How was astrology invented?
Many people believe that astrology is some kind of more elevated form of divination, when actually is like palm reading, cartomancy etc, a belief that the way material objects are arranged in space has some meaning. pure imagination, and nothing else
- Chain lightninGLv 710 years agoFavorite Answer
Astrology is best understood by learning how it began. Like most urban yet agricultural peoples of the day, the Babylonians had a pantheon of many gods. They also had a well-developed science of observational astronomy, which served the highly utilitarian purpose of providing a calendar— times to plant and to harvest, as well as times of religious festivals, etc. In this observational scheme each bright planet was important, and the priests whose task it was to make the observations naturally named the planets for the gods in their pantheon— Marduk, Isthar, Nergal, etc. It was a fateful naming. By about 1000 BC there was an extensive Babylonian literature of “planetary omens” based entirely on the arbitrary names of the planet-gods. Since Nergal (Mars) was the god of war, a summer in which red planet Nergal shone down brightly from the sky was a good time to wage war (or a time in which risk of war was great). Since Ishtar (Venus) was the goddess of love, a spring night in which Ishtar shone brilliant and high in the West after sunset was a good time to make love, or go looking for love.
By about 600 BC the Babylonians had devised the twelve-sign zodiac: markers in the sky along the ecliptic, the apparent path which the sun, moon, and five naked-eye planets— Mercury, Venus, Mars, Jupiter and Saturn— appear to follow in their apparent motion across the sky. The “horoscope,” a crude earth-centered chart of the positions of the planets along the zodiac at a given moment of time, was devised soon after. The oldest known horoscope was made for April 29, 410 BC; historically, this is the true beginning of astrology. During the classical era dominated by first Greece and then Rome, Babylonian astrologers (called “Chaldeans”) set up shop in most of the large urban areas throughout the civilized world. Greek astronomers scoffed at the Chaldean cultus as a ludicrous combination of primitive astronomy and primitive religion, but to no avail— the Greek and later the Roman public embraced astrology as lovingly as they embraced most of the other bizarre and barbaric cults that wandered toward the shores of the Mediterranean looking for converts. That astrology makes no sense with its Babylonian religious underpinnings removed was apparent to thinking people from the very first. Roman statesman Marcus Tullius Cicero (106 - 43 BC) wrote, in 44 BC, a devastating critique of astrology, which is well worth reading today. Among the points made by Cicero was that no one sees or expects any correlation between the weather conditions at the time of birth of a child and the child's later personality or fortunes. Yet clearly the weather— extreme cold or heavy rain or harsh heat— has far more effect on a living thing than dim lights in the night sky. And even if all children born in December were similar in some way— which they are not— how would an astrologer know that these similarities were thus not due to the weather, due to all the children being born into a cold environment, rather than to the environmentally meaningless situation of the sun being in “Sagittarius,” or whatever?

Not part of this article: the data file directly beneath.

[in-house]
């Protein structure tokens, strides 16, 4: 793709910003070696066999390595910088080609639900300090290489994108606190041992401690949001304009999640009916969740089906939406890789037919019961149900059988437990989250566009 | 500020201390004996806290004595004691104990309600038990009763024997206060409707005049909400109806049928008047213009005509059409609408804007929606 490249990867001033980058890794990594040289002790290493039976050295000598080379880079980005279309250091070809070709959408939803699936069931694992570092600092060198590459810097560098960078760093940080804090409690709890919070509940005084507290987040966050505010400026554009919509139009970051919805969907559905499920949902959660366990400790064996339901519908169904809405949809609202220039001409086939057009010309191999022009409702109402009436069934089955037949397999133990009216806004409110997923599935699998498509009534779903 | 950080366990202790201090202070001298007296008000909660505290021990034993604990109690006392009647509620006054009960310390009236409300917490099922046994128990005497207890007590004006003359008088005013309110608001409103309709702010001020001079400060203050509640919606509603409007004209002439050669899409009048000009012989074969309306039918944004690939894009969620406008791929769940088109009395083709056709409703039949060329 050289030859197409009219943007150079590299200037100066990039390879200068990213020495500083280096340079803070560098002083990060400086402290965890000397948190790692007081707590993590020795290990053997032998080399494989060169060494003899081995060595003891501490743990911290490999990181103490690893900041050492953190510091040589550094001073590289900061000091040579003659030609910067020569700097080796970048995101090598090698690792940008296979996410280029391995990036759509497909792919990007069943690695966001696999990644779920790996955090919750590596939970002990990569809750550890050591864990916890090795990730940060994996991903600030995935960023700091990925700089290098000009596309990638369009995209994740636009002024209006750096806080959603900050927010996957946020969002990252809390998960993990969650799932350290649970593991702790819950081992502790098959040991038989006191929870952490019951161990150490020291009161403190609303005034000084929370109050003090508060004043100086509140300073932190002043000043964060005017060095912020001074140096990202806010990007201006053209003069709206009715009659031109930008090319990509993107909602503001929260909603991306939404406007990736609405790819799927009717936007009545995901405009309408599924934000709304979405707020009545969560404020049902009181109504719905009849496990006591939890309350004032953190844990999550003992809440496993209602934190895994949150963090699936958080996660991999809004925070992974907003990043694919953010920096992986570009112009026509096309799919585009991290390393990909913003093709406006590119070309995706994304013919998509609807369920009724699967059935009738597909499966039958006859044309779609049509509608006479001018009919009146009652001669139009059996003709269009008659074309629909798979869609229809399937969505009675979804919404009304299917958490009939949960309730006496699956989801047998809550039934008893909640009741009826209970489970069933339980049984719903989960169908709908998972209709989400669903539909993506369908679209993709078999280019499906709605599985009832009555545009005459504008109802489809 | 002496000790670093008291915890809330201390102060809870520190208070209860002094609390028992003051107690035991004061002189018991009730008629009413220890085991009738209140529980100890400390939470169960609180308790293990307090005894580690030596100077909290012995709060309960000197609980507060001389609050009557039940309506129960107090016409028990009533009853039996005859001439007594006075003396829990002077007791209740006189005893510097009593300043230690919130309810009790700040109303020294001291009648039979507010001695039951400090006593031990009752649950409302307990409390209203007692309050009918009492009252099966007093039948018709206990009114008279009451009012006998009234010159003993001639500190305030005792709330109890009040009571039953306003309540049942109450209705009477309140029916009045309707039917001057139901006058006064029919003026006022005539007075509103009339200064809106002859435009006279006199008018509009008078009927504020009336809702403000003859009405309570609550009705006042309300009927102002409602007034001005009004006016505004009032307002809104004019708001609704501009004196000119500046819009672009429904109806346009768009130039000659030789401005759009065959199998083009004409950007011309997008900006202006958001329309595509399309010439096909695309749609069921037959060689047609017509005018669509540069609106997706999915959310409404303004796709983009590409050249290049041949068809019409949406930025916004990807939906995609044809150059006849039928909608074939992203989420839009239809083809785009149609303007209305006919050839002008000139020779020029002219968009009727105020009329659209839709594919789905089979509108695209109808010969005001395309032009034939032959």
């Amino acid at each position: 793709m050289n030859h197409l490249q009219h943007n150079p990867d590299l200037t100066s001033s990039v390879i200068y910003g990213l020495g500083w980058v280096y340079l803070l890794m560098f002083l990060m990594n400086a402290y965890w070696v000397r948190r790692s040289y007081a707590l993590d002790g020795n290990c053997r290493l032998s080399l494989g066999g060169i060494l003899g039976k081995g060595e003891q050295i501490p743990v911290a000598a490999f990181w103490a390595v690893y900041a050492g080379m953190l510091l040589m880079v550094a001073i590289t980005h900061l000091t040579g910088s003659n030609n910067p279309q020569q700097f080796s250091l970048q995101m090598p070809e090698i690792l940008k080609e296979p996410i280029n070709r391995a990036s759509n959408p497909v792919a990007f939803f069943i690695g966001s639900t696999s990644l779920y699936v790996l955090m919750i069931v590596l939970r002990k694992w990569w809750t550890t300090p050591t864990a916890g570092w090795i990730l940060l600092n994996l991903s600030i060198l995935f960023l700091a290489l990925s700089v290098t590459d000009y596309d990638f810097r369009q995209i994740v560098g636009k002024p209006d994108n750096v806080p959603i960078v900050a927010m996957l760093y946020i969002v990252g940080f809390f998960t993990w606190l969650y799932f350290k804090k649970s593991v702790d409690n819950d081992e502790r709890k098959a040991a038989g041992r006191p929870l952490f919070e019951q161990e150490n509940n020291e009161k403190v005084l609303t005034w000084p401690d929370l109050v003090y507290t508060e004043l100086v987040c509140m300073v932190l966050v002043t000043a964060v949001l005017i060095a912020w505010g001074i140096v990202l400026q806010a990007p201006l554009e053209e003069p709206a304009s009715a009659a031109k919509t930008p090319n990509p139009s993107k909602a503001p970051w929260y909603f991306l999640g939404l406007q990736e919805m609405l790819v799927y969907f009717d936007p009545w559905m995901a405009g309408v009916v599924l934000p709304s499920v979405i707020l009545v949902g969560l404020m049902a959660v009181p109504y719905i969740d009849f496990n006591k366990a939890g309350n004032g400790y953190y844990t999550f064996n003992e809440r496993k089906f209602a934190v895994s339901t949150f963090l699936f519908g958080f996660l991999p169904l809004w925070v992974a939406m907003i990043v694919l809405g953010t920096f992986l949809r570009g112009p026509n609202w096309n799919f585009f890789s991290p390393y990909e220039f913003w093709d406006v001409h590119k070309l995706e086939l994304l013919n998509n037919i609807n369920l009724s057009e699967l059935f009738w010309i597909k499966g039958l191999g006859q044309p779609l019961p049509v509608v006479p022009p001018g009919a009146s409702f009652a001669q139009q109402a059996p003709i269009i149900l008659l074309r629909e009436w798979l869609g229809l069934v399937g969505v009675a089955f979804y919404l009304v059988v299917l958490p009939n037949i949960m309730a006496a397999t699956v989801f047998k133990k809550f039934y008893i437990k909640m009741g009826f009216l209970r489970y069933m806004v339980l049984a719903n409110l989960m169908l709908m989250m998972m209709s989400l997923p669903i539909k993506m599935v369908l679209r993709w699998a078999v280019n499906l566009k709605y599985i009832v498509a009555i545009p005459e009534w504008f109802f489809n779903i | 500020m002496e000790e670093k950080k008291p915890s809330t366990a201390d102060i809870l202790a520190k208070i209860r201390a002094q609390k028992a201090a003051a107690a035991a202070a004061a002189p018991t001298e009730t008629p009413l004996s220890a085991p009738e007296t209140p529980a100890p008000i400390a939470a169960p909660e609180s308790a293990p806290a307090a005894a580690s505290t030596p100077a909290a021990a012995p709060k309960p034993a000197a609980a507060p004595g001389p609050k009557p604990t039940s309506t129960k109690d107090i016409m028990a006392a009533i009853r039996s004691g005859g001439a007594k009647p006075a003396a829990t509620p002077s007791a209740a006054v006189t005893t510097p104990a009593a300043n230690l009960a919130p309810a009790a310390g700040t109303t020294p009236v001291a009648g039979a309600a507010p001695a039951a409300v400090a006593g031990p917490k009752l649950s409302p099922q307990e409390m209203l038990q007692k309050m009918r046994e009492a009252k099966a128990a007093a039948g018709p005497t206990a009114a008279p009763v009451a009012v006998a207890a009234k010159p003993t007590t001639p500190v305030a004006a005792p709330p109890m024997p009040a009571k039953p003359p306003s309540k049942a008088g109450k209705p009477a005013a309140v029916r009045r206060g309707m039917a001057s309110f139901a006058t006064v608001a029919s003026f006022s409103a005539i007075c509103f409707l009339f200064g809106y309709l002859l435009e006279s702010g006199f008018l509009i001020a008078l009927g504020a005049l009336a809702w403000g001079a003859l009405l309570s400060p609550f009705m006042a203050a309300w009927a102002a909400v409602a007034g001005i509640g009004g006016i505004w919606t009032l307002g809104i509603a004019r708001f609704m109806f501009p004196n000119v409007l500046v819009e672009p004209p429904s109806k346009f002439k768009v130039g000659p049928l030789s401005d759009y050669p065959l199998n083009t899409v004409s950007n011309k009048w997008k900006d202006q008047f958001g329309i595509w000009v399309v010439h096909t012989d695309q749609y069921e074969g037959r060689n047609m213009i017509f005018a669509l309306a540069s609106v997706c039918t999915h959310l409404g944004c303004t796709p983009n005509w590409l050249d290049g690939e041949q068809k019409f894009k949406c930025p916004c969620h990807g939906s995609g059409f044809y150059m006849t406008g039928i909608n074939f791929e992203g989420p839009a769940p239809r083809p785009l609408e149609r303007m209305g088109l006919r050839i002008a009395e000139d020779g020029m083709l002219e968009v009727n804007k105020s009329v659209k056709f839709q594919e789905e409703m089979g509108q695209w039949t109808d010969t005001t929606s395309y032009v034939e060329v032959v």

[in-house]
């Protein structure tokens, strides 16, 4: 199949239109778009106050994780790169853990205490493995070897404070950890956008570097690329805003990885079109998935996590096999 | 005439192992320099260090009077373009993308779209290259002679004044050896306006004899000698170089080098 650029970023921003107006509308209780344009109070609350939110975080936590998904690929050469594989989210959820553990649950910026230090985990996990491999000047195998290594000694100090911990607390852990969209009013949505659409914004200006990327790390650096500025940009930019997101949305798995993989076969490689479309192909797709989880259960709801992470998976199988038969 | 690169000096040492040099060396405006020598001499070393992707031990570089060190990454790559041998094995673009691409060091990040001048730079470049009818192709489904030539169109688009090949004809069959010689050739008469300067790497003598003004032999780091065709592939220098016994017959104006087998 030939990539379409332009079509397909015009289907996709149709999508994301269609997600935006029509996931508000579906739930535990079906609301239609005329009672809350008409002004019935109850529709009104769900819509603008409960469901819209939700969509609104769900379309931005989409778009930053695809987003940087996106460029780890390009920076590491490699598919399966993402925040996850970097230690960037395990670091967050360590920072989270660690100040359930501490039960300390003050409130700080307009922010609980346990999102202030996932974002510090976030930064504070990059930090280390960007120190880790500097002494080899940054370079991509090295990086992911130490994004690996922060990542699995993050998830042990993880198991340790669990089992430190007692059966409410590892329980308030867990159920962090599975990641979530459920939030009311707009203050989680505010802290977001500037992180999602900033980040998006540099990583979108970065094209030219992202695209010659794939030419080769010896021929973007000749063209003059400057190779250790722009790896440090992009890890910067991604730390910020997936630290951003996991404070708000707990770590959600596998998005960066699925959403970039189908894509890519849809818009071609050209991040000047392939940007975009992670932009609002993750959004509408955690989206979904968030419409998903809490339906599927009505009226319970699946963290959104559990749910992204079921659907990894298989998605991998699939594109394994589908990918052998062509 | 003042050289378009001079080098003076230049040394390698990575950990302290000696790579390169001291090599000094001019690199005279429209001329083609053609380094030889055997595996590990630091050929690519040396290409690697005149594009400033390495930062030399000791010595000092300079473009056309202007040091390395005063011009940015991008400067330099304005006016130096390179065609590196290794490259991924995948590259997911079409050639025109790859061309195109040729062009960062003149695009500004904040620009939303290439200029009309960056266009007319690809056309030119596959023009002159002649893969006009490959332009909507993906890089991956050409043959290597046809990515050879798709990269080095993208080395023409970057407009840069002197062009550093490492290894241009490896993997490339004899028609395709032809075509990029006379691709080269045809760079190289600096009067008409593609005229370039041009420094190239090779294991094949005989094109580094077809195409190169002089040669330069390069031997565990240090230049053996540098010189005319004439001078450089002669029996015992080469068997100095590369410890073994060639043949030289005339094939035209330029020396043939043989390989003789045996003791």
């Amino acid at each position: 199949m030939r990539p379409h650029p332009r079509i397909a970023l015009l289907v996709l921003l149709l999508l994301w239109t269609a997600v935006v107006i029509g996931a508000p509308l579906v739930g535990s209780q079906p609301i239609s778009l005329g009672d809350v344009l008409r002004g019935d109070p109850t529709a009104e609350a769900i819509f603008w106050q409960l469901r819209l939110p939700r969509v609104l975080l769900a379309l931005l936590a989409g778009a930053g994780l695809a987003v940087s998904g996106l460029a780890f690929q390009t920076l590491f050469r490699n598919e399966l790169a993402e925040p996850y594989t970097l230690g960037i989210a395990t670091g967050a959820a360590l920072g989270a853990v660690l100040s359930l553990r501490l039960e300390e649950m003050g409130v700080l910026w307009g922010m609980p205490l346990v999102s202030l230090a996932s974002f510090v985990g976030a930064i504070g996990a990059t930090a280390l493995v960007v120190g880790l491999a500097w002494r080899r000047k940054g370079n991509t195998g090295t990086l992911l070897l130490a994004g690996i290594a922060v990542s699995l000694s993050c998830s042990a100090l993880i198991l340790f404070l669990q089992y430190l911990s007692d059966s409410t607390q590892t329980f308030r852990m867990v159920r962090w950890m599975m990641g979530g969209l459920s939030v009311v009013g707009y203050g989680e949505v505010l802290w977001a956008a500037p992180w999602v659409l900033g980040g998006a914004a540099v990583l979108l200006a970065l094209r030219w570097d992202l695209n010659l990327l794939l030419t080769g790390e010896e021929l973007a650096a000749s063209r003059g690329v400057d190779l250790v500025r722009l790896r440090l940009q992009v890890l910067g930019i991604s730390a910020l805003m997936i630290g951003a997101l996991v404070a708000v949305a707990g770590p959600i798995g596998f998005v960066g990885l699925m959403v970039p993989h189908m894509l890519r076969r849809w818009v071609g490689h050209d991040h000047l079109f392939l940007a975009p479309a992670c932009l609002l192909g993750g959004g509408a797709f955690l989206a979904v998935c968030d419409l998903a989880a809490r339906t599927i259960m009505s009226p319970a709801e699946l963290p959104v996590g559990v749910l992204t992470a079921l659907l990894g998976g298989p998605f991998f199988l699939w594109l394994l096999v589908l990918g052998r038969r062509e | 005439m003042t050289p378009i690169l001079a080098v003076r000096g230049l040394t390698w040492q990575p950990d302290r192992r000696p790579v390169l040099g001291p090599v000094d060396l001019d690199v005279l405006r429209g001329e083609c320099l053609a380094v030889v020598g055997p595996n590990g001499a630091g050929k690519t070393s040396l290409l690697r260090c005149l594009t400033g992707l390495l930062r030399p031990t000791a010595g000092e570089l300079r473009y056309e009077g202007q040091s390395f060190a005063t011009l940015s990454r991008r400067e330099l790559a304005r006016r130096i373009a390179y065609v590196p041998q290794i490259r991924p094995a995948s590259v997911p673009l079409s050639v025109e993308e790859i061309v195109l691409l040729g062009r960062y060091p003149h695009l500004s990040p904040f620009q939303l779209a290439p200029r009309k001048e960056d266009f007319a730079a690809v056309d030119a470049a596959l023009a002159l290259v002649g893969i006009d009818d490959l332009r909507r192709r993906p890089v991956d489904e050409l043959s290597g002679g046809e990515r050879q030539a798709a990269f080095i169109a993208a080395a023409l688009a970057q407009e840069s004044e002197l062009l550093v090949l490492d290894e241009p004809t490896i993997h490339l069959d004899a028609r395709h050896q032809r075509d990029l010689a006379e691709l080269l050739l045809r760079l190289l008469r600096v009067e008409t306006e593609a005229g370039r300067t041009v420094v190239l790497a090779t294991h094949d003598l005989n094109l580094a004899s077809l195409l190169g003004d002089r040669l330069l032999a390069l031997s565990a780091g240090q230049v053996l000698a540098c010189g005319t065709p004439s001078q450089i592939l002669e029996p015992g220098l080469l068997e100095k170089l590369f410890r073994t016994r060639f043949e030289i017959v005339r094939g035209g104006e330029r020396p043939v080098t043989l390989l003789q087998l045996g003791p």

Much more at link.
- MarkabLv 610 years ago
Western Astrology has been traced back to ancient Babylon or Mesopotamia to be more accurate. We know that they recorded observations and correlated them to actual terrestrial events. The astrology at this time was more of an omenology, along the lines of "When a comet appears in the eastern sky with (name a constellation) a king will die." In other words celestial phenomenon were associated with earthly events. The 12 constellation zodiac comes from them